Tamarind fruits are consumed worldwide, and their seeds have an underexploited potential. However, the bulky tamarind shells are discarded during food production and take up a considerable amount of space in landfills, where they are disposed of as agricultural waste.
Now, a team of scientists led by Nanyang Technological University, Singapore (NTU Singapore) has converted the tamarind shells into carbon nanosheets. These carbon nanosheets are a key component of supercapacitors – energy storage devices that are used in automobiles, buses, electric vehicles, trains, and elevators.
The project also involved researchers from the Western Norway University of Applied Sciences and Alagappa University in India. They believe that these nanosheets, when scaled up, could be an eco-friendly alternative to their industrially produced counterparts and cut down on waste at the same time.
The researchers first washed tamarind fruit shells that were obtained as waste from the food industry and dried them at 100°C for around six hours before grinding them into powder. They then baked the powder in a furnace for 150 minutes at 700-900 degrees Celsius in the absence of oxygen to convert them into ultrathin sheets of carbon known as nanosheets.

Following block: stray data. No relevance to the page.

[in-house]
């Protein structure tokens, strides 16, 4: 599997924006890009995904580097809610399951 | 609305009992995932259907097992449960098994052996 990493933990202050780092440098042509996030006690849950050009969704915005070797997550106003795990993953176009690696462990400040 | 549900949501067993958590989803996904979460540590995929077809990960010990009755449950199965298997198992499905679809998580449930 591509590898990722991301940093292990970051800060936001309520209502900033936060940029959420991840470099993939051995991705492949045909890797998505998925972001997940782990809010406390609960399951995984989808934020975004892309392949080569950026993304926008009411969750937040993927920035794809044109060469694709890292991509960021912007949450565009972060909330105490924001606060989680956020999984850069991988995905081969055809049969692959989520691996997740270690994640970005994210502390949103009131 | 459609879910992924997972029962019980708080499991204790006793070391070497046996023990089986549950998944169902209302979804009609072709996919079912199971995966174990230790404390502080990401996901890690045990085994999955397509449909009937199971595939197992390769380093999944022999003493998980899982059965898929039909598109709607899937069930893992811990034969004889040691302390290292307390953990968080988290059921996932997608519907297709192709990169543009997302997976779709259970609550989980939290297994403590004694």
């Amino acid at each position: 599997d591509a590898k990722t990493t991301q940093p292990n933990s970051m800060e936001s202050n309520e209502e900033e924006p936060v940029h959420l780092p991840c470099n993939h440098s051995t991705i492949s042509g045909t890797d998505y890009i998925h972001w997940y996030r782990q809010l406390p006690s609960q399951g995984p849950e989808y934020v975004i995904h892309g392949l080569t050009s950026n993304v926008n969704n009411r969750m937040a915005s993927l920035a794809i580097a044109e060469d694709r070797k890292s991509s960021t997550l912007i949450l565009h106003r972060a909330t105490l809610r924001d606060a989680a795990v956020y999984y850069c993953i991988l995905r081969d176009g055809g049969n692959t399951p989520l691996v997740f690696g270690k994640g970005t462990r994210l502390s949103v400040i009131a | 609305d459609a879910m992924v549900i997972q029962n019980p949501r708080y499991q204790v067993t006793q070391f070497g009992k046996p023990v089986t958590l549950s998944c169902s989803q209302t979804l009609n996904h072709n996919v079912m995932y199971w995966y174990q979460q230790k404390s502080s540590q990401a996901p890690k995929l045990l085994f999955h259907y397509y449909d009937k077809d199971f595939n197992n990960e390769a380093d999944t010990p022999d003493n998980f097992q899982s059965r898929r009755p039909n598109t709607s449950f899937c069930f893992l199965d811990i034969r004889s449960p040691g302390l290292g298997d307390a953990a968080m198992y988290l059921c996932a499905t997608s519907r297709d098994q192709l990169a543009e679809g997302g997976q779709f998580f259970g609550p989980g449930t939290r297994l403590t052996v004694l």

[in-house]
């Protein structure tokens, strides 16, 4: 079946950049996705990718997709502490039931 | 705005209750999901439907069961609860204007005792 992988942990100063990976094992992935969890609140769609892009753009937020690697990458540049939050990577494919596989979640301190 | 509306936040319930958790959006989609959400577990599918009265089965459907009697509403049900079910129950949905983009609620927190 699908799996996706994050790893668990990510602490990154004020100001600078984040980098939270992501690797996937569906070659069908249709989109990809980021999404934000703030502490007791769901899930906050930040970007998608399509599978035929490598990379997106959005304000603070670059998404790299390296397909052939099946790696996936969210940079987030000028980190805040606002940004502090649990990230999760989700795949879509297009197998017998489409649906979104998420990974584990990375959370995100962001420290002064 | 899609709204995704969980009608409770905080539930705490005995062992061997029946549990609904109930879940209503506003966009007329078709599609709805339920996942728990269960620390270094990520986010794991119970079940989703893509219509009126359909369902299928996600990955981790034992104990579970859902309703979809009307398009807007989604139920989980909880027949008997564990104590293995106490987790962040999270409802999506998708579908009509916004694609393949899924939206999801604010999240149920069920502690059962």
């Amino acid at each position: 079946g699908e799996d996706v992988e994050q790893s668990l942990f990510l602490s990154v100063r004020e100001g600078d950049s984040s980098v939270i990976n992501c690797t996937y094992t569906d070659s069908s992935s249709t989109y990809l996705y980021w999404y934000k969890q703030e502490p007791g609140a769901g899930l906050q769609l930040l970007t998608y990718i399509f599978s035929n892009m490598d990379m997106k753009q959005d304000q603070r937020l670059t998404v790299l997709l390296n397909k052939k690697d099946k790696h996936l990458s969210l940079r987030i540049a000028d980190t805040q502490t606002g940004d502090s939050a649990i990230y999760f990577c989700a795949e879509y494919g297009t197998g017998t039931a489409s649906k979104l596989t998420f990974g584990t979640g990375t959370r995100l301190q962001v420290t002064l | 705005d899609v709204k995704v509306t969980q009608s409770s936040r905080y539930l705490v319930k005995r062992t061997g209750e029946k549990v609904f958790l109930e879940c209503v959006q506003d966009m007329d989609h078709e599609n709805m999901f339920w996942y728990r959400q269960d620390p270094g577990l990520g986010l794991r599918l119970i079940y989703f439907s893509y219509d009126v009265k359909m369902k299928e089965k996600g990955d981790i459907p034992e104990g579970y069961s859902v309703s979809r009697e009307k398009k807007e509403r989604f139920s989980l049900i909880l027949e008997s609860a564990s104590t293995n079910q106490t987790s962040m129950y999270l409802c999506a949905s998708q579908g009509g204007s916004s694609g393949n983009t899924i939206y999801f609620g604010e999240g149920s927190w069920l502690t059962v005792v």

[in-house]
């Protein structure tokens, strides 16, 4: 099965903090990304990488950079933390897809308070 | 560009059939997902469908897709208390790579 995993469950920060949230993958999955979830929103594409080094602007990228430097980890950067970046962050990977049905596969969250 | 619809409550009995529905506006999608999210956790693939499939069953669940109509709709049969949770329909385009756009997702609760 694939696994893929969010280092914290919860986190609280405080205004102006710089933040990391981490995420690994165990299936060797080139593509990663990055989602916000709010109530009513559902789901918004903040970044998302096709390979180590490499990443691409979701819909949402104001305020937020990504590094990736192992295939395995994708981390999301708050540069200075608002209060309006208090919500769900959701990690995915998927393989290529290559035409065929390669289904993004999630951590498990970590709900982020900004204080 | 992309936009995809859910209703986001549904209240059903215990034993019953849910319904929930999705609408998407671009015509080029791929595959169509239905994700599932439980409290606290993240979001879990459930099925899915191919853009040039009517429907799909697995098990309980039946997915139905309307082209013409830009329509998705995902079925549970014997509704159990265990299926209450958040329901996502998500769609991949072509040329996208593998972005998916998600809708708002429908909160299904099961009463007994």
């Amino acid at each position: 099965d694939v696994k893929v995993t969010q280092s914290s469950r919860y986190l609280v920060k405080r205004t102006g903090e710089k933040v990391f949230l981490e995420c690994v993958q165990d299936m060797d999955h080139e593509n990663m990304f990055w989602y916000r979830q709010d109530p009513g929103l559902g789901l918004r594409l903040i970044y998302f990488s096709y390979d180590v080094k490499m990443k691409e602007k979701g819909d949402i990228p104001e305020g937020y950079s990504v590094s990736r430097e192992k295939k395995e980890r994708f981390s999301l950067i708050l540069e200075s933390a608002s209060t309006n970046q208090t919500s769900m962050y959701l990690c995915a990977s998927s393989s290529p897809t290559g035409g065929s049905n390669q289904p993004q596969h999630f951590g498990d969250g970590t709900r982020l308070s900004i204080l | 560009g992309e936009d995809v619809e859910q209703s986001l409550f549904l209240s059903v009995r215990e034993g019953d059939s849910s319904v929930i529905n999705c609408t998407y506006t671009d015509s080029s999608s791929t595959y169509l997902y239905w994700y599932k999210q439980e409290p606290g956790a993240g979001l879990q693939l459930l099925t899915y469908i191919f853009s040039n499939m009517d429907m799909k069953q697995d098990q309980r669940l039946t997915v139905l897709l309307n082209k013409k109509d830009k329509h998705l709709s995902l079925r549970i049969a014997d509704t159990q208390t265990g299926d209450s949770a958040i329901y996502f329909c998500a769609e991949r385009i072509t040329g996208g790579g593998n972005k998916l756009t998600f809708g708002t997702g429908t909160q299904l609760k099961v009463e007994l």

Tamarind shells are rich in carbon and porous in structure, making them an ideal material for manufacturing carbon nanosheets. The porosity increases the surface area of the carbon in the nanosheets, allowing it to store large amounts of electric charges.
Additionally, the tamarind shell-derived nanosheets showed good thermal stability and electric conductivity, making them promising options for energy storage.
The researchers are working on reducing the energy needed for the production process, making it more environmentally friendly, and are seeking to improve the electrochemical properties of the nanosheets. They are also hoping to explore the larger-scale production of carbon nanosheets with agricultural partners.